I think one of the best ways for the presidential election candidates to utilize social media is to actively engage with their competitors in conversations.
Honestly, I know little about the U.S. presidential election, nor do I care much about it. There’s one thing about the elections I find particularly interesting though: the elections seem to be as much about attacking your opponents as about promoting yourself. Coming from a country where even commercial attack ads are illegal, I have always found this a little hard to believe, and of cause, a little morbidly fascinating. Considering how creative Chinese can be with cursing without dirty words, it’s a real pity that we don’t get to see ads like Sprint’s “Goodbye AT&T” commercial in China.
A very noticeable example of such attack ads in all collective history of presidential elections is the classic and (in)famous “daisy ad”. In the 1964 presidential election, while America was still shrouded by the shadow of the Cuban missile crisis, the republic candidate Barry Goldwater suggested the used nuclear weapons. The incumbent president Lyndon B. Johnson responded by the “daisy ad”. The message of the ad was hardly subtle: vote for Johnson or risk your children being blown up by nukes. This ad, though only ran once as a paid advertisement, was repeated discussed by other media channels, as it was clearly a news-worthy topic.
This is an example from long before the age of social media. However, the general theme still runs: adversarial conversations generate publicity. We have known this even before the time of communication studies. There’s this anecdote that when the “bible of communism” Das Kapital was first published, nobody give any attention to it, so Friedrich Engels published a harsh criticism of the book with a pseudo name, and effectively incited a heated debate over it and established its publicity. To draw on the good old Cohen quote, the media “may not be successful much of the time in telling people what to think but it is stunningly successful in telling its readers what to think about”. Generally speaking, controversy and negativity contributes to new values in the gatekeepers’ eyes, and that helps adversarial conversations almost always stay high on the media agenda. More importantly, if the candidates are clever about it, like the use of the well designed and produced “daisy ad” focusing on nuclear weapons, they can use such conversations to not only increase their own publicity but also make the topic of their choice become a salient topic, so that voters are more likely to judge candidates based on that particular issue. I hate to say this, but Donald J. Trump is the king in this department…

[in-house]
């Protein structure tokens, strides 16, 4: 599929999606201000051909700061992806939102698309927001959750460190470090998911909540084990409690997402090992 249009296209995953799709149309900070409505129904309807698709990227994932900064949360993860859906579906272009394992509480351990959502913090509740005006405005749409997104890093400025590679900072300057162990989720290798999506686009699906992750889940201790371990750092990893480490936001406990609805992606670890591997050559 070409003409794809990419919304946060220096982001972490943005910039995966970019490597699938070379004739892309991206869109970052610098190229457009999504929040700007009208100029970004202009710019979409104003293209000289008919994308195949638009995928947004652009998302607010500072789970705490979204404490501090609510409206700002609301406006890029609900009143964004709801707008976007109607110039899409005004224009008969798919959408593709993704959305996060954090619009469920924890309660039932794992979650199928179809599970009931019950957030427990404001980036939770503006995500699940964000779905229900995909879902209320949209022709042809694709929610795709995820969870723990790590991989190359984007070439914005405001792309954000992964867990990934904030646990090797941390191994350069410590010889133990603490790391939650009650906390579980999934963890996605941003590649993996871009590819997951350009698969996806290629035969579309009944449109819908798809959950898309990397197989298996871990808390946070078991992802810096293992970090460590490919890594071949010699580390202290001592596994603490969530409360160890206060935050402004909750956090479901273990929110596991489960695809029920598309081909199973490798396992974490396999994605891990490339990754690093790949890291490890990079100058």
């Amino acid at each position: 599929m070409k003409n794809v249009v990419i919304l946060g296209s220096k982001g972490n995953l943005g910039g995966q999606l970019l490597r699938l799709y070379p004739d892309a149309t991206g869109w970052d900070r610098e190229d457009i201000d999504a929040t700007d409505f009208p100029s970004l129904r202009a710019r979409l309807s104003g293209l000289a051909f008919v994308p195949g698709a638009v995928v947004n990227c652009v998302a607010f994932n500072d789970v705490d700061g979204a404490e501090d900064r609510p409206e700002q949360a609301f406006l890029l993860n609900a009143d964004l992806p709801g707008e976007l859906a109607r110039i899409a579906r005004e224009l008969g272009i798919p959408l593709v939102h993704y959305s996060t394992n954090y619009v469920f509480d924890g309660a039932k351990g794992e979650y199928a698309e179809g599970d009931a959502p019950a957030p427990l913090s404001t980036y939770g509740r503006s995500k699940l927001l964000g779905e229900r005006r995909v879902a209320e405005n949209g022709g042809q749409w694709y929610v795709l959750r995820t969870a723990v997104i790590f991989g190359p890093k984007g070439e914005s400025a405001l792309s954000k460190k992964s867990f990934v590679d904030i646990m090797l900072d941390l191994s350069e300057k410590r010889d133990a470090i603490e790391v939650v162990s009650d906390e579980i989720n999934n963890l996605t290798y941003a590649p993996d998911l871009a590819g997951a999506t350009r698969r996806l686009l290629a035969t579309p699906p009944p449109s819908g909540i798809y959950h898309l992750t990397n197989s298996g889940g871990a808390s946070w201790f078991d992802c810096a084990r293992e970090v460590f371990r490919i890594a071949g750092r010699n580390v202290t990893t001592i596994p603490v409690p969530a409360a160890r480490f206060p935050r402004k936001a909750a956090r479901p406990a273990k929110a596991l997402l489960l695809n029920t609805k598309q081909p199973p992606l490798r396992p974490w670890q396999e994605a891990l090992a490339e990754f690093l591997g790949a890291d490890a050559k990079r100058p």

Nowadays, social media have given election candidates the convenience to strike conversations in a much more interactive and timely fashion. Some of the 2016 election don’t waste any time to take advantage of this. For example, Hillary Clinton, and she’s clearly got a beef with Jeb Bush.
I’ll admit that this is probably not the most constructive way to use social media in an election campaign. However, I would argue that it is highly effective in setting media and public agenda.